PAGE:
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Ann Rule (born October 22, 1935, in Lowell, Michigan) is an American true crime writer.

Rule got her start writing for the magazine True Detective under the presumably male nom de plume Andy Stack. When she started writing for the magazine in 1969, the editor suggested she write under a male name in order to be taken seriously as a crime writer despite having a short stint as a police officer herself (with the Seattle Police Department). After proving her ability in several magazines, including Master Detective, Inside Detective, Front Page Detective, and Office Detective she was invited to start writing under her own name, but decided to keep the pen name at that time in the interest of protection for herself and her family from her subjects.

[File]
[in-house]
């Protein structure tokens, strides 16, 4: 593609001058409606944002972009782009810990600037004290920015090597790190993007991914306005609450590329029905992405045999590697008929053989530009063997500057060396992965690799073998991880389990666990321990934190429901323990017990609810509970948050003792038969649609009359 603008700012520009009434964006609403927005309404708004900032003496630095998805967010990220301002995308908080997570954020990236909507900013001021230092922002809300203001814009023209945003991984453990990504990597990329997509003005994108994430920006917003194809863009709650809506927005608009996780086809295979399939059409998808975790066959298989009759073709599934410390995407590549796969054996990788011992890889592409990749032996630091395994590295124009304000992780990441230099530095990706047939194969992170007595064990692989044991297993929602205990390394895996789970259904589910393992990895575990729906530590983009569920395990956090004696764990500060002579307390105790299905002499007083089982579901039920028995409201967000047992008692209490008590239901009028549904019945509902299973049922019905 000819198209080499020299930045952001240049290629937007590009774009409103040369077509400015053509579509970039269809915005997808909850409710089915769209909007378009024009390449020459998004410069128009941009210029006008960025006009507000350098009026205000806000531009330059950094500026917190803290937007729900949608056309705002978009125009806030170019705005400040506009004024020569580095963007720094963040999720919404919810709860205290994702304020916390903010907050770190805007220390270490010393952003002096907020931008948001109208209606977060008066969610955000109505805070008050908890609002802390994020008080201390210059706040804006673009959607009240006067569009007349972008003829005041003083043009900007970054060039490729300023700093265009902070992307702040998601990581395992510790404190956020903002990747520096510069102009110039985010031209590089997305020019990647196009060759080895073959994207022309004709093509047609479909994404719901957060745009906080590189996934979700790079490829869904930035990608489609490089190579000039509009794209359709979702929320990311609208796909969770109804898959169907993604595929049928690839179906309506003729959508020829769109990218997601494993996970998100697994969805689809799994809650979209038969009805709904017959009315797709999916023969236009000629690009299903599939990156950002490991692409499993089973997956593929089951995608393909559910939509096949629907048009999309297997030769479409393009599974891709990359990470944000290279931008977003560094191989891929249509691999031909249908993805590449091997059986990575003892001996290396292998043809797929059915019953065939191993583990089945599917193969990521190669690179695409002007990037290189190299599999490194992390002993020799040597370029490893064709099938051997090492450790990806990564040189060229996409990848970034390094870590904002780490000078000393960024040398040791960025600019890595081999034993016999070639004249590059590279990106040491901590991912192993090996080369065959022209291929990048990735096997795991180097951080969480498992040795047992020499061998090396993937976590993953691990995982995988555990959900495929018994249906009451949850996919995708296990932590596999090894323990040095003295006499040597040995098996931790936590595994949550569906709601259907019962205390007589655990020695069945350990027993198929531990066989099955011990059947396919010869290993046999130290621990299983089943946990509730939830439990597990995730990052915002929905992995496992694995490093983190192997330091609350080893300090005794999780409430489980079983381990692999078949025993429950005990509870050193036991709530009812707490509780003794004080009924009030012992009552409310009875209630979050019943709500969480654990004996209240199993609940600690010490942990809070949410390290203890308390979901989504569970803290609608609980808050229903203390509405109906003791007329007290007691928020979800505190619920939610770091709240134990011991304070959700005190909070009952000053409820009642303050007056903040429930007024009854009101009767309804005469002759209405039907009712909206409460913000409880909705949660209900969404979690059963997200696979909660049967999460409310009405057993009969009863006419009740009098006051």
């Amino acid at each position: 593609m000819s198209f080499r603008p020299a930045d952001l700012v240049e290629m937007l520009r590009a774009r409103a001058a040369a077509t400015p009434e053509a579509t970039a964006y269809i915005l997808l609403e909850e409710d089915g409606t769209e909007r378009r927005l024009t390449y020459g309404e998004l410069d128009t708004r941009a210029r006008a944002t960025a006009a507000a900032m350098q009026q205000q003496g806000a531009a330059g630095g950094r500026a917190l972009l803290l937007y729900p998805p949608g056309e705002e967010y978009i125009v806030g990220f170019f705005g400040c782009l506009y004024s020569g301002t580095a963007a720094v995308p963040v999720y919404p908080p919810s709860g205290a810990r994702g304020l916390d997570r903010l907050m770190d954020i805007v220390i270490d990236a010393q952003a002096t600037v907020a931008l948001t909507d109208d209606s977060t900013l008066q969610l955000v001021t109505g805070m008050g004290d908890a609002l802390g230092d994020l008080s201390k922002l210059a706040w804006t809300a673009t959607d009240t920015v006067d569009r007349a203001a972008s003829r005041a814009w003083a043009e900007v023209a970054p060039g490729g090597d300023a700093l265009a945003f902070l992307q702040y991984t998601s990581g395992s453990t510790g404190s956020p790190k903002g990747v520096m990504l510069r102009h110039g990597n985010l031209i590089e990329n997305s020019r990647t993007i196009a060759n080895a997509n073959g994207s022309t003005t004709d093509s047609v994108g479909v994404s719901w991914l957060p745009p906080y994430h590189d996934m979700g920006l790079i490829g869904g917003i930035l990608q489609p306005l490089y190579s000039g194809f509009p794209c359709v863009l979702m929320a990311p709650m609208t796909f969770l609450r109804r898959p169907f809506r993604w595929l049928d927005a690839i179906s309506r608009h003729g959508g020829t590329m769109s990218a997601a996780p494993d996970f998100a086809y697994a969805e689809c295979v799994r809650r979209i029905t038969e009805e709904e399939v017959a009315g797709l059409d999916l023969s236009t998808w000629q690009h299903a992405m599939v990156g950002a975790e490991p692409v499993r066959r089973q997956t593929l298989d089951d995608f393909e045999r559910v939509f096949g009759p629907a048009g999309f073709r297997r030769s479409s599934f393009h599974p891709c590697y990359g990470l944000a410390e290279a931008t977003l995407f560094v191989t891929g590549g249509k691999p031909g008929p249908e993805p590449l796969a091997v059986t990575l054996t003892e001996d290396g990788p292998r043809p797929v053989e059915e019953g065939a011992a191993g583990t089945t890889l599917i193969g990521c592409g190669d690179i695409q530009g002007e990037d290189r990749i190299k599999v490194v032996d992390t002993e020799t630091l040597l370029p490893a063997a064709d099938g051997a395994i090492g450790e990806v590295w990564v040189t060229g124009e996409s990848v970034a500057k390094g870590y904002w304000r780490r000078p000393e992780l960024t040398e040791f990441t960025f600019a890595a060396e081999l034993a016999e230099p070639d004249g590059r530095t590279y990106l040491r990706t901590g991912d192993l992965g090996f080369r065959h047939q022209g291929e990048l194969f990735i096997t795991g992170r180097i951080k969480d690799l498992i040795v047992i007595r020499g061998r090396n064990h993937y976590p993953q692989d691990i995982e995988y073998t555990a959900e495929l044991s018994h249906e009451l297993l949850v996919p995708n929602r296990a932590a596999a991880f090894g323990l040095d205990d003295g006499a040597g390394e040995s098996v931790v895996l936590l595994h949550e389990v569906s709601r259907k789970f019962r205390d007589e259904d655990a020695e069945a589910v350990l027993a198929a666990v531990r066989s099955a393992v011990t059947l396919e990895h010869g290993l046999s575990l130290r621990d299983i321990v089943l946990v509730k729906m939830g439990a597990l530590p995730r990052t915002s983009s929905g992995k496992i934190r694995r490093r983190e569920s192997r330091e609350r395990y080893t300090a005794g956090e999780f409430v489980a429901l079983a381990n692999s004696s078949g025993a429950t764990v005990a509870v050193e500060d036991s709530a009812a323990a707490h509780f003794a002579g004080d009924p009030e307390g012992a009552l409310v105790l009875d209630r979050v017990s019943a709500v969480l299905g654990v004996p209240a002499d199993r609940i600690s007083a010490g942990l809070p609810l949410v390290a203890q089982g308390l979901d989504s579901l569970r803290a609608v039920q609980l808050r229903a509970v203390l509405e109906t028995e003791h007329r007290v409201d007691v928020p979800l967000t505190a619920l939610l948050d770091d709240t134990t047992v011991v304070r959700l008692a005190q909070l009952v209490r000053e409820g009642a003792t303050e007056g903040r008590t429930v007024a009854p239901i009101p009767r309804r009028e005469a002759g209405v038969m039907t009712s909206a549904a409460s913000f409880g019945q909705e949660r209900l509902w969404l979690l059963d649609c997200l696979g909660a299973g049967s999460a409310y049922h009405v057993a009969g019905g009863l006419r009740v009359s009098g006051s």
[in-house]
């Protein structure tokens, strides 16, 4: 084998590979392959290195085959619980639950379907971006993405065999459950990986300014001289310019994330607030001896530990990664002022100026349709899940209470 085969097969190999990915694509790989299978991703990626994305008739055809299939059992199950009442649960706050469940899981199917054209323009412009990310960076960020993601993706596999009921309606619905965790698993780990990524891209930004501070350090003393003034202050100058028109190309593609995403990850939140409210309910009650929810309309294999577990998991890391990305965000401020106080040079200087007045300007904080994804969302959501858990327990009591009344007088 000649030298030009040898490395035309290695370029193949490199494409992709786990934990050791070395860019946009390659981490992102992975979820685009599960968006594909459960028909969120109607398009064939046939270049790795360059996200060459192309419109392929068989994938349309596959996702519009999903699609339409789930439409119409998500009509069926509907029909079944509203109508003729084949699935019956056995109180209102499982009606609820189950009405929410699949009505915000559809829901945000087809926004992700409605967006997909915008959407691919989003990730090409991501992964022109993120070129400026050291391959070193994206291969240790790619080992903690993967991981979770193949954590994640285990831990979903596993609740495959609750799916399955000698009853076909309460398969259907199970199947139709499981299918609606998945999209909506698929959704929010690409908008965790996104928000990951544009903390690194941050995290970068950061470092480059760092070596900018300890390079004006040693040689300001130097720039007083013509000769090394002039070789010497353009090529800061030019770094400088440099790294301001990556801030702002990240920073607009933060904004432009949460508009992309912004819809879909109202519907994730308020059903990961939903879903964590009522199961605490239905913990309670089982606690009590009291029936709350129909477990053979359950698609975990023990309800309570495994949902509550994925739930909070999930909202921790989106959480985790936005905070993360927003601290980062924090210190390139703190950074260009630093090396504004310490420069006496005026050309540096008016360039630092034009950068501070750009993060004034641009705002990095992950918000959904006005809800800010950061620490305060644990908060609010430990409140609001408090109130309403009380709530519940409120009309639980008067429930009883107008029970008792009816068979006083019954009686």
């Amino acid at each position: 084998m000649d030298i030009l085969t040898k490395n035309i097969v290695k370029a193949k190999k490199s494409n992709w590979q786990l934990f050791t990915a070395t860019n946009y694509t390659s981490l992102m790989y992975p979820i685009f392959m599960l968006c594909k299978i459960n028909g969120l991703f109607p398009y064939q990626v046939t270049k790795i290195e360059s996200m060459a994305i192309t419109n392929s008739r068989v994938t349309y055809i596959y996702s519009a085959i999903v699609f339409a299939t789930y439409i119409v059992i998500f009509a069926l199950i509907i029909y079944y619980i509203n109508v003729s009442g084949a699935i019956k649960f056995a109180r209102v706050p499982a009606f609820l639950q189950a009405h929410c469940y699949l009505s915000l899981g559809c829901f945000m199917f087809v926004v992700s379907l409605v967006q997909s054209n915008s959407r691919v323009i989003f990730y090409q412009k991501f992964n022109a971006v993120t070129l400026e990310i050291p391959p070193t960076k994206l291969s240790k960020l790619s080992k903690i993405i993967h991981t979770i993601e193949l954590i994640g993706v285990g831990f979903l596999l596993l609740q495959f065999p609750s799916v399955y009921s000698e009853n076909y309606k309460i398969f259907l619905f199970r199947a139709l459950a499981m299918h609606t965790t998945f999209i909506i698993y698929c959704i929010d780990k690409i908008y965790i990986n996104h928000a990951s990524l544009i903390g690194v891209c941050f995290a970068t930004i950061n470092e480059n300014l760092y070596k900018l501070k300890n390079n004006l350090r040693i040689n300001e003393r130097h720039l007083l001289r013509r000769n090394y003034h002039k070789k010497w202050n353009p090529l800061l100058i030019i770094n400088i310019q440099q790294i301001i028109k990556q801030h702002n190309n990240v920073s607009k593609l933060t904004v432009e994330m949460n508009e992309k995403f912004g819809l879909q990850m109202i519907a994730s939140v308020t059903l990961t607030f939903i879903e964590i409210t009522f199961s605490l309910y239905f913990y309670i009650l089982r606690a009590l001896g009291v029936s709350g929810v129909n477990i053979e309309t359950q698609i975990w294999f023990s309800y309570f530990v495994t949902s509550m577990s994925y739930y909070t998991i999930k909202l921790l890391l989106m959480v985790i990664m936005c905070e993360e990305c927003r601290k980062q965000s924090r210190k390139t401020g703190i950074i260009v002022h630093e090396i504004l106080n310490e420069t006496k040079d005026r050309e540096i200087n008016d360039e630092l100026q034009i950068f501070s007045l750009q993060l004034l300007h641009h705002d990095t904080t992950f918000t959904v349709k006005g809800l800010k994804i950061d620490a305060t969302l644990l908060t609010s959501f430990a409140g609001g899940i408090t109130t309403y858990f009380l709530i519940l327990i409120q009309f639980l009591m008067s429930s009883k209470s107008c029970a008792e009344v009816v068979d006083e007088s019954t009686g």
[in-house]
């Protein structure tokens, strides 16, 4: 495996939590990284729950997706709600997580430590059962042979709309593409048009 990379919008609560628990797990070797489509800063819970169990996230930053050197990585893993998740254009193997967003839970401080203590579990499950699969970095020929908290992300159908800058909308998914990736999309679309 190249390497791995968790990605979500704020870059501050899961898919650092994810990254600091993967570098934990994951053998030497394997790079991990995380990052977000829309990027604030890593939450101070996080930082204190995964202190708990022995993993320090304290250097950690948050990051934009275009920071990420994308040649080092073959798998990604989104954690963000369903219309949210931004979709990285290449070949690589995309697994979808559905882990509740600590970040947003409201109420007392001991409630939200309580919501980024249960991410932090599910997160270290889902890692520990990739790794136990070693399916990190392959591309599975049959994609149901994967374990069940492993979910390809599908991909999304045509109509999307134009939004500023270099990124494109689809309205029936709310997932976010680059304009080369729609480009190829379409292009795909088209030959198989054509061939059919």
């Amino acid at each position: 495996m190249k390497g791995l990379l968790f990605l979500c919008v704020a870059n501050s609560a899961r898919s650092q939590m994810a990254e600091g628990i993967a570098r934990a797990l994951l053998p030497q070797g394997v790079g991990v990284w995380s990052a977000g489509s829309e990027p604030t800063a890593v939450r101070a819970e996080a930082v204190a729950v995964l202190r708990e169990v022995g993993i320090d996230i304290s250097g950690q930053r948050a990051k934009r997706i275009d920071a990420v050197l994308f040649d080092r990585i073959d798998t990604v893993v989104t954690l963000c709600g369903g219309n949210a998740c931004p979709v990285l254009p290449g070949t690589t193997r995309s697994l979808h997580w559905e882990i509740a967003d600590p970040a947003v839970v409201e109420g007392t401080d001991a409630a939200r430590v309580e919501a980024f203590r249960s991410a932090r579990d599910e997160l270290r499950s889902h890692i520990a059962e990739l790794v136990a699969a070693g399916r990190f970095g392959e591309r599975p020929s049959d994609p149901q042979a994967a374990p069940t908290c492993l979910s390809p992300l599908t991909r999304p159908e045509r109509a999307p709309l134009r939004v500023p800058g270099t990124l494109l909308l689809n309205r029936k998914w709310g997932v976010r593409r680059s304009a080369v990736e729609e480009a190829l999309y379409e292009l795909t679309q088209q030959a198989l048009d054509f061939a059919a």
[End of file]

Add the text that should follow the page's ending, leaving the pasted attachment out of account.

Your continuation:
She came to prominence with her first book, The Stranger Beside Me, about serial killer Ted Bundy. At the time she started researching the book, the murders were still unsolved. In the course of time, it became clear that the killer was Bundy, her friend and previous colleague on the suicide hotline at the King County Crisis Clinic. She has also met and interviewed a number of other serial killers in the course of researching her books.

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It uses material from the Wikipedia article "Ann Rule."